Health Care

Doctor Building Trust At Jordan Clinic

By Beth A. Klahre, posted Jul 5, 2024
Emilia Parrott, lead physician at the Novant Health Michael Jordan Family Medical Clinic, said the clinic is establishing new patients every day. (Photo by Madeline Gray)
In early 2021, Novant Health announced that Wilmington native and six-time NBA champion Michael Jordan donated $10 million to open two Novant Health Michael Jordan Family Medical Clinics in New Hanover County.

At the corner of 15th and Greenfield streets, the first clinic opened its doors in April with Emilia Parrott as lead physician and Nicholas Green as clinic administrator.

Parrott brings over 10 years of family medicine experience to the clinic. She attended medical school at the Western University of Health Sciences-College of Osteopathic Medicine of the Pacific in California as part of its Pacific Northwest track. She completed her third- and fourth-year clinical rotations in Portland, Oregon. Each rotation exposed Parrott to various fields of medicine.

“I wanted to do everything. Through all of it, I decided to specialize in a field that does a little bit of everything – family medicine – providing care from birth to death, not limiting myself to any particular population, or what I see in-clinic and what outpatient medical procedures I perform,” she said.

Parrott completed her residency in community health at a Federally Qualified Health Center in Tacoma, Washington. “That’s my passion,” she said.

Because her husband, Matthew, was in the Navy, she moved around quite a bit and worked at several facilities in Southern California. When they moved to Wilmington, Parrott took a position at Novant Health Express Care.

Parrott accepted the role as lead physician last summer, even before the doors opened. She started seeing patients in October, and she already has a patient panel of over 800.

“We are establishing new patients every day,” she said.

Parrott is also responsible for bringing new services to the clinic, such as vaccines for children, and performing the administrative work necessary to continue increasing access to health care in the community.

Guided by her past experiences, Parrott said, “It has been really helpful to have had multiple positions to see how things are done inside a clinic, especially in community health care. Working for Community Health Care in Washington and the Southern Indian Health Council Inc. in California enabled me to see how resources are utilized in a good, efficient way.”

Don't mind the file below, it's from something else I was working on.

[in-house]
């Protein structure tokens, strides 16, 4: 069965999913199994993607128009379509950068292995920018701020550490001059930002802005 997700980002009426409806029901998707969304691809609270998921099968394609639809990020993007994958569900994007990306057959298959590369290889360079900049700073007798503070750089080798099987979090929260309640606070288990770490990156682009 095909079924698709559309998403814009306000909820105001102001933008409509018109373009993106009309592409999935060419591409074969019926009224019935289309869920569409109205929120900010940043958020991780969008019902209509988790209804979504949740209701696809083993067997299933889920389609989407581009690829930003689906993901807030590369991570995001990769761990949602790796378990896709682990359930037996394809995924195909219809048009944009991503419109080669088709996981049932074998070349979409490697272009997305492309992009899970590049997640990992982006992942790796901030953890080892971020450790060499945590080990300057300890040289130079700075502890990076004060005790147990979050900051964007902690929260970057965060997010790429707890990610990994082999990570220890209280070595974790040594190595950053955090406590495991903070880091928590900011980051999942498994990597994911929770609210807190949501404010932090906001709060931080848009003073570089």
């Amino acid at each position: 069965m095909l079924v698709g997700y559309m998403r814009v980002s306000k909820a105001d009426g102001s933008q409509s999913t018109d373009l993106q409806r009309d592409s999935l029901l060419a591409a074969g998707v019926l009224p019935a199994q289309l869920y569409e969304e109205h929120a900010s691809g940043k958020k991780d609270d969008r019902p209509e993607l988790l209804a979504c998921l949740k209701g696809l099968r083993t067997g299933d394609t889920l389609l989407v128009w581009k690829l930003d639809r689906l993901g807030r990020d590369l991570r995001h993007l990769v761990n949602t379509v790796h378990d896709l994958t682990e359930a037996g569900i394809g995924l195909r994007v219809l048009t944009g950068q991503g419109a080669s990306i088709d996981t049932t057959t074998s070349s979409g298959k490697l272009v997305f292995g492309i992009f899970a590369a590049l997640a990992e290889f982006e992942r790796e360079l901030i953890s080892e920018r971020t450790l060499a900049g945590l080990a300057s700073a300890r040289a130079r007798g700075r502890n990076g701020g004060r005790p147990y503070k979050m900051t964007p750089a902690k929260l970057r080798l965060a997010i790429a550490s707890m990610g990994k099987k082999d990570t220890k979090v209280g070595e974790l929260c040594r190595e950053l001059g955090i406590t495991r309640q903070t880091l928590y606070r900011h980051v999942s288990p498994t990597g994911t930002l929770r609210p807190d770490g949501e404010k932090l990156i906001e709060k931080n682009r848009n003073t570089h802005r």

“Figuring out the best ways to run the clinic, provide quality patient care and get patients in the door is a good challenge. Nick and I make a great team, and the clinical and front office staff get involved,” she said. “At the end of the day, it has made us the team that we are.”

The clinic, which is open Monday through Friday from 8 a.m. to 5 p.m., is focused on primary care. This includes preventative care such as blood pressure checks and cervical cancer screenings and care for acute and chronic illness. In addition to Parrott and Green, the staff includes a nurse practitioner, two patient scheduling coordinators and two certified medical assistants.

“We are here to serve everyone, the uninsured, insured, self-pay, Medicaid, Medicare, Blue Cross Blue Shield. Right now, we see ages 6 and up. By August, we will see everyone from newborns to elders. This is truly a place to bring the entire family,” Green said.

Parrott and Green said that the initial demand for services has been huge. “There are a lot of patients in need in our community, especially with the Medicaid expansion, and not a lot of places for those patients to go that aren’t booked or have a long wait time,” Green said.

The facility was set up for expansion to four providers, four medical assistants and four patient scheduling coordinators, with plans to add a licensed clinical social worker and a phlebotomist. In 2026, the clinic will also host physicians on rotation as part of Novant Health’s new psychiatric residency program.

The community response to the clinic has been positive. “Everyone is thankful,” said Parrott. “People who haven’t seen a physician in years and those without insurance are finally getting care. Everyone is accepting and happy we are here. We are building trust.”

The second clinic is expected to open in January, located on Princess Place Drive and North 30th Street. Modeled after the Greenfield Street clinic, this clinic will have the same goal of being a safe place where the community can come and ask for help.

“We can have goals, but in reality, it’s the community who will tell us what it needs. Our job is to adapt to the needs of the community,” Parrott said.

A physician has already been hired who will first practice at the Greenfield Street clinic starting this September. Additional staff will include an advanced practice provider, two patient scheduling coordinators and two certified medical assistants.

Both clinics have been strategically located where there has been little or no access to health care.

“Jordan’s contribution will impact Wilmington for decades,” Parrott added. “What he has done is amazing. His donation also brings visibility, which is very helpful for people who have read about us and come for assistance.”
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